Water Cycle: Definition, Stages of Water Cycle and Evaporation

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Definition of Water Cycle

  • Water Cycle describes the continuous movement of water on above and below the surface of the Earth.

  • This cycle is also known as the hydrologic cycle or the hydrological cycle.

  • It involves the exchange of energy leading to temperature changes.

  • The movement of water i8s from one reservoir to another such as from river to ocean, or from the ocean to the atmosphere.

  • Physical processes involved are:

    • Evaporation

    • Condensation

    • Precipitation

    • Infiltration

    • Surface runoff

    • Subsurface flow

The Water Cycle

The Water Cycle

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Stages of Water Cycle

Evaporation

  • This occurs when the water molecules at the surface of the water bodies rise into the air.

  • The molecules accumulate into water vapour clouds.

  • When evaporation takes place through the leaves, the process is known as evapotranspiration.

  • This process usually takes place below the boiling point of water.

Sublimation

  • This process occurs when snow or ice changes directly into water vapour without becoming water.

  • This can be observed on mountain peaks (the air pressure is quite low).

  • The ice sheets covering the poles of the earth are the primary source of sublimation.

  • The low air pressure helps in sublimation.

Condensation

  • It is the change of the physical state of matter from the gas phase into the liquid phase.

  • Wind and air currents move the moisture, which leads to the formation of clouds.

Precipitation

  • The vapours will condense into water droplets above zero degrees centigrade.

  • It is the action or process of precipitating a substance from a solution.

  • The vapours cannot condense in the absence of dust and other impurities.

Infiltration

  • Rainwater gets absorbed into the ground through this process.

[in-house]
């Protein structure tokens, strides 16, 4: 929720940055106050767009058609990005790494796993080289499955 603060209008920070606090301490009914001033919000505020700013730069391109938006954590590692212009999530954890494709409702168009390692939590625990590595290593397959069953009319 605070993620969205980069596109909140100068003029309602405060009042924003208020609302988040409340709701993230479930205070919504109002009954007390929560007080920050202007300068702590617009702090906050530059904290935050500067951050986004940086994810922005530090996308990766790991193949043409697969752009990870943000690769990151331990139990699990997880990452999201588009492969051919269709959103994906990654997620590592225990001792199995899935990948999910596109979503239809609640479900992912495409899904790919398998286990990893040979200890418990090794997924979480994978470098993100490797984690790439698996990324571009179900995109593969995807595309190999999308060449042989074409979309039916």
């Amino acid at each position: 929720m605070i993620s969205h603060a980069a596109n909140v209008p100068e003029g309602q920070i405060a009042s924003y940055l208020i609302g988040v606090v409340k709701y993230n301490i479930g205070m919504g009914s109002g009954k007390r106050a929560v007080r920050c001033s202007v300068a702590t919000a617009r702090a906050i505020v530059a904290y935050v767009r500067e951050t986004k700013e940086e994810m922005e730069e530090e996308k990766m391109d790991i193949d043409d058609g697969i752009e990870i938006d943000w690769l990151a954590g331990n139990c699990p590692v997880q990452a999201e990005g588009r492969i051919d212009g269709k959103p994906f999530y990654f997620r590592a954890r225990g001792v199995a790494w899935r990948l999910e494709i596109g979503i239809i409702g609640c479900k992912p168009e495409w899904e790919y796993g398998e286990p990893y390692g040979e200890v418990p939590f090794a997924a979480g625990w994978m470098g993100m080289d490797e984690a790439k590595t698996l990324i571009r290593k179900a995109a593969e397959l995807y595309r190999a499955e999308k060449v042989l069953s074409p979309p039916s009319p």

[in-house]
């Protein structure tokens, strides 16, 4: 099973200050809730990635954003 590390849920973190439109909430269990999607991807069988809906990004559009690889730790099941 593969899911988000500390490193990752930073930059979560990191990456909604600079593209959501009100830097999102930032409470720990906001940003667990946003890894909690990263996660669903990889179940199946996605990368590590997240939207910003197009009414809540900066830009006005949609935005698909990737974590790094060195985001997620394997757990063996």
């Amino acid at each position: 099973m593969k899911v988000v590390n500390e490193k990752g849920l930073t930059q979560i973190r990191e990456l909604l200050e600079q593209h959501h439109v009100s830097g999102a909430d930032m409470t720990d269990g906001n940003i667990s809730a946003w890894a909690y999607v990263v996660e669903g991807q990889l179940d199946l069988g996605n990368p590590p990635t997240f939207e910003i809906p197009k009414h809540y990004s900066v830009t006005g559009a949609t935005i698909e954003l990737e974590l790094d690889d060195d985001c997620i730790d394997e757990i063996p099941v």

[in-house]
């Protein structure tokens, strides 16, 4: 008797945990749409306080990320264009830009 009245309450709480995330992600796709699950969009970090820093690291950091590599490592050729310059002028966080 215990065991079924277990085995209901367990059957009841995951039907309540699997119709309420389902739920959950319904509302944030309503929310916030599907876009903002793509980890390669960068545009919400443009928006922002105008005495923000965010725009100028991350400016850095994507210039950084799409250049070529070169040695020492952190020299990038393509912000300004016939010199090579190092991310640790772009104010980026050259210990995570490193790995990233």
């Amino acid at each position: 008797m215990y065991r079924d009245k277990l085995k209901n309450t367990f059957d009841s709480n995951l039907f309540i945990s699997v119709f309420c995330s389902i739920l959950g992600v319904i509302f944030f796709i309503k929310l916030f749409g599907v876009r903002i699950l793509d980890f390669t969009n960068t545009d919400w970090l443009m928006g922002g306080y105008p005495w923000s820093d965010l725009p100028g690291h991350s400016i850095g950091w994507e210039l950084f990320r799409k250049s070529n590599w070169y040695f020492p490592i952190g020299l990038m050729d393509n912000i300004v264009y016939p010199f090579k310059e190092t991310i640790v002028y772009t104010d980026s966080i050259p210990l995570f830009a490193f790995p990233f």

• One of the examples is that of rocks which can retain comparatively less water than the soil.

Runoff

  • The water from the rainfall often flows down the sides of mountains and hills forming rivers eventually.

  • Ice caps are formed in the colder regions.

  • At the poles, the biggest icecaps on earth are found.

Implications of Water Cycle

  • It is an essential part of other biogeochemical cycles.

  • All life processes on earth gets affected by the water cycle.

  • The earth’s temperature would rise drastically without the evaporating cooling effect of the water cycle.

Other Important Processes

Snowmelt

It is the runoff produced by the melting snow.

Advection

  • It is the movement of water through the atmosphere.

  • Without this, the water that evaporated over the oceans could not precipitate over land.

Percolation

Under the influence of gravity, water flows vertically through the soil and rocks.

Plate Tectonics

  • It is a scientific theory describing the large-scale motion of seven large plates.

  • This also includes the movements of a larger number of smaller plates of Earth’s lithosphere.

Transpiration

It is the release of water vapour from plants and soil into the air.

FAQs

Q1. What are the various stages involved in a complete water cycle?

Answer:

Following are the stages involved in a complete water cycle:

i) Evaporation and Transpiration

ii) Condensation

iii) Precipitation

iv) Runoff and Infiltration

Q 2. What is Sublimation?

Answer:

  • Sublimation process occurs when snow or ice changes directly into water vapour without becoming water.

  • This can be observed on mountain peaks (the air pressure is quite low).

  • The ice sheets covering the poles of the earth are the primary source of sublimation.

  • The low air pressure helps in sublimation.

Q 3. What is the importance of biogeochemical cycles?

Answer:

  • Biogeochemical cycles are important for regulating the elements essential for life on Earth.

  • This form of natural recycling allows the continuous survival of ecosystems.